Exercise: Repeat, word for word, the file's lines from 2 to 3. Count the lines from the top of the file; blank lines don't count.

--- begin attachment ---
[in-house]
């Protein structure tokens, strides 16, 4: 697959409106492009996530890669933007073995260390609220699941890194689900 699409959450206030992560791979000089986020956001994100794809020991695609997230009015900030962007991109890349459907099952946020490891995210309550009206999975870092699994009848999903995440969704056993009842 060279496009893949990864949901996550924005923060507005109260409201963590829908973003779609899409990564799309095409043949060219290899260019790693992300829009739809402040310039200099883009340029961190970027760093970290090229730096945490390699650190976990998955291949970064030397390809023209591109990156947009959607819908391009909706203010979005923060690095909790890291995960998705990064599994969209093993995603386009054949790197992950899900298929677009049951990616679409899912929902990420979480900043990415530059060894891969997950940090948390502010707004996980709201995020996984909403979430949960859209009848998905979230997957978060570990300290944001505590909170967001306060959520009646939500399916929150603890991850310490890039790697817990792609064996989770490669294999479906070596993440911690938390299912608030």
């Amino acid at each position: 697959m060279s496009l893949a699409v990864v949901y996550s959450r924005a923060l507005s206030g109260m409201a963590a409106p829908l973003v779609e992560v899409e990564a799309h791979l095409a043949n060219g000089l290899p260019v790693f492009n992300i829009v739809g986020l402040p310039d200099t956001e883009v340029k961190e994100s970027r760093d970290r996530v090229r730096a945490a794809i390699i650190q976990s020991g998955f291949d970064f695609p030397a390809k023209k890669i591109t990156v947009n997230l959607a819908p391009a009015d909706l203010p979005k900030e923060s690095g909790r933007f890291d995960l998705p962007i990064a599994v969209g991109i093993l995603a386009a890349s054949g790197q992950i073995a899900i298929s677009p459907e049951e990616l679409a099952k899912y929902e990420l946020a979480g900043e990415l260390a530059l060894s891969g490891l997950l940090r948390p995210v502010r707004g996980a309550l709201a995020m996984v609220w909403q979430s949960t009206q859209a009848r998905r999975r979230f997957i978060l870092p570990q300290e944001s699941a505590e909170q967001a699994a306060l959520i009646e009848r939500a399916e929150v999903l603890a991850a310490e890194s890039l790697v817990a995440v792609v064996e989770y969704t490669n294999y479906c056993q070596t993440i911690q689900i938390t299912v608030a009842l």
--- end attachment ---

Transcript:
């Protein structure tokens, strides 16, 4: 697959409106492009996530890669933007073995260390609220699941890194689900 699409959450206030992560791979000089986020956001994100794809020991695609997230009015900030962007991109890349459907099952946020490891995210309550009206999975870092699994009848999903995440969704056993009842 060279496009893949990864949901996550924005923060507005109260409201963590829908973003779609899409990564799309095409043949060219290899260019790693992300829009739809402040310039200099883009340029961190970027760093970290090229730096945490390699650190976990998955291949970064030397390809023209591109990156947009959607819908391009909706203010979005923060690095909790890291995960998705990064599994969209093993995603386009054949790197992950899900298929677009049951990616679409899912929902990420979480900043990415530059060894891969997950940090948390502010707004996980709201995020996984909403979430949960859209009848998905979230997957978060570990300290944001505590909170967001306060959520009646939500399916929150603890991850310490890039790697817990792609064996989770490669294999479906070596993440911690938390299912608030």
């Amino acid at each position: 697959m060279s496009l893949a699409v990864v949901y996550s959450r924005a923060l507005s206030g109260m409201a963590a409106p829908l973003v779609e992560v899409e990564a799309h791979l095409a043949n060219g000089l290899p260019v790693f492009n992300i829009v739809g986020l402040p310039d200099t956001e883009v340029k961190e994100s970027r760093d970290r996530v090229r730096a945490a794809i390699i650190q976990s020991g998955f291949d970064f695609p030397a390809k023209k890669i591109t990156v947009n997230l959607a819908p391009a009015d909706l203010p979005k900030e923060s690095g909790r933007f890291d995960l998705p962007i990064a599994v969209g991109i093993l995603a386009a890349s054949g790197q992950i073995a899900i298929s677009p459907e049951e990616l679409a099952k899912y929902e990420l946020a979480g900043e990415l260390a530059l060894s891969g490891l997950l940090r948390p995210v502010r707004g996980a309550l709201a995020m996984v609220w909403q979430s949960t009206q859209a009848r998905r999975r979230f997957i978060l870092p570990q300290e944001s699941a505590e909170q967001a699994a306060l959520i009646e009848r939500a399916e929150v999903l603890a991850a310490e890194s890039l790697v817990a995440v792609v064996e989770y969704t490669n294999y479906c056993q070596t993440i911690q689900i938390t299912v608030a009842l």